Click here to watch Mr. Panos’ testimony.

WASHINGTON, D.C. — Today, U.S. Senator John Barrasso (R-WY), chairman of the Senate Committee on Environment and Public Works (EPW), welcomed Bill Panos, director of the Wyoming Department of Transportation, to the committee. Panos was testifying before the committee at a hearing on “Innovation and America’s Infrastructure: Examining the Effects of Emerging Autonomous Technologies on America’s Roads and Bridges.”

Barrasso introduced Panos to the committee prior to his testimony. “I am pleased to welcome Mr. Bill Panos, who serves as the director of the Wyoming Department of Transportation.

“He is a graduate of the California State University, where he received a degree in Forensic Science and Technology. 

“Before moving to Wyoming, he accrued 37 years of experience leading private and public service organizations.

“Bill has also served as director of Wyoming’s School Facilities Department,” said Barrasso.

In his written testimony, Panos touched on some of the reasons for the increased anticipation of the deployment of automated vehicles, including increased innovation from industry makers. He also pointed to the potential to increase highway safety and improve quality of life. “Others include consumer demand and the potential for increased safety, as human error is a factor in so many crashes. Also, many that are less mobile, such as senior citizens and people with disabilities, see CAVs as a tremendous boost to their mobility and quality of life. So, for a variety of reasons, the deployment is coming,” said Panos.

Panos also discussed how state departments of transportation are focused on addressing infrastructure needs for automated vehicles. “As the owners of a significant amount of the highway transportation infrastructure, state DOTs are at the forefront of preparing for deployment of CAV’s [connected and automated vehicles], including ensuring that the current infrastructure is in a state of good repair such that any vehicle can operate on it in a safe and effective manner. In addition, many state DOTs are starting to plan, design, deploy, operate, and maintain the technology needed for CAVs, including vehicles equipped with ADS [automated driving system] and vehicles connected to each other and the infrastructure.”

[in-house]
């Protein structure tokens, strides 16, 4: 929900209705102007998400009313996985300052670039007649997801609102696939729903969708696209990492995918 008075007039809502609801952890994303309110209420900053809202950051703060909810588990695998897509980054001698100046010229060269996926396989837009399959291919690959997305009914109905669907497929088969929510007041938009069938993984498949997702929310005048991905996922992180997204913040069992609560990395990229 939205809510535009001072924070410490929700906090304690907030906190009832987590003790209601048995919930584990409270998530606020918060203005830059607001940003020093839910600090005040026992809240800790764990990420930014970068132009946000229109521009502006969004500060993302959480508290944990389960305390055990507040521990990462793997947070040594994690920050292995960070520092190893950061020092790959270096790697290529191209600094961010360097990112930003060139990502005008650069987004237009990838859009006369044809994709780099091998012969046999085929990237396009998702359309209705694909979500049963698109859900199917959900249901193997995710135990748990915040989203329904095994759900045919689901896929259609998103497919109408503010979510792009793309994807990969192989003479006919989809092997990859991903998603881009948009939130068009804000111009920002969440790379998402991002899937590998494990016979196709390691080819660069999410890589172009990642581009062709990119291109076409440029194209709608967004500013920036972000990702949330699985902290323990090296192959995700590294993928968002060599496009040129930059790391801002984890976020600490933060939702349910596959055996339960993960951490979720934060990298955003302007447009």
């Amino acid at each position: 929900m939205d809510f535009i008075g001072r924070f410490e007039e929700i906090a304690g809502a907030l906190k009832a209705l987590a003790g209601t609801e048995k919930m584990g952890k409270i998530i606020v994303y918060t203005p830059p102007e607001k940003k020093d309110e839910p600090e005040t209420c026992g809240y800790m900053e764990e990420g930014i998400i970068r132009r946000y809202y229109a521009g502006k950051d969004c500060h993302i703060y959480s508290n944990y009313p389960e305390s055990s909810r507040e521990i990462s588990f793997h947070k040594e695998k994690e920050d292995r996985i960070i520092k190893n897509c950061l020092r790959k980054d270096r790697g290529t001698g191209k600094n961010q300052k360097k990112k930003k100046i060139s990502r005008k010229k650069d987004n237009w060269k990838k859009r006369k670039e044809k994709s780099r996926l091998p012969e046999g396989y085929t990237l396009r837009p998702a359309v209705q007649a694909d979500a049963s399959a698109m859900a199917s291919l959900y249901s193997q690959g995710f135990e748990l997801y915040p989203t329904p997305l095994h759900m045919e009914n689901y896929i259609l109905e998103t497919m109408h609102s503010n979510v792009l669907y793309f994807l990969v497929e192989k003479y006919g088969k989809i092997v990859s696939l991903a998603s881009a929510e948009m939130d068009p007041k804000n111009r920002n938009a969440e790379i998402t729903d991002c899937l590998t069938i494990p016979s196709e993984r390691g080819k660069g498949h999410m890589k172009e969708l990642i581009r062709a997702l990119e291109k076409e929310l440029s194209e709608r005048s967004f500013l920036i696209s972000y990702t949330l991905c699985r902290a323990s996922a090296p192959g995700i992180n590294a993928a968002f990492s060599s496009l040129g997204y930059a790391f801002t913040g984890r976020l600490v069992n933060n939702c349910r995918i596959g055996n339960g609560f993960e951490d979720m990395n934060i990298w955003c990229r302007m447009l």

Panos said that greater collaboration between state departments of transportation and industry manufacturers are needed. “Currently, state DOTs (and other infrastructure owners) are uncertain, at least at a detailed level, which roadway characteristics are critically important to the safe and efficient operation of ADS.  Aspects of ADS have been developed in the absence of significant collaboration between the infrastructure owners and technology developers. Thus, state DOTs want a clearer consensus on infrastructure needs from the technology developers,” he said.

Addressing infrastructure needs for automated vehicles can be achieved through several means. One is standard setting. Panos notes “requirements for infrastructure readiness should be the same across state boundaries so an ADS vehicle can function well anywhere in the country.” Another way is through “partnership with state and local agencies and other private sector partners who own and operate the transportation infrastructure.” Panos also recommends an increase in federal funding for testing automated vehicle infrastructure. “This will enable infrastructure owners and technology developers to better understand each other’s requirements. That should lead to better standards and, ultimately, better infrastructure,” Panos said.

For more information on Panos’ testimony, click here.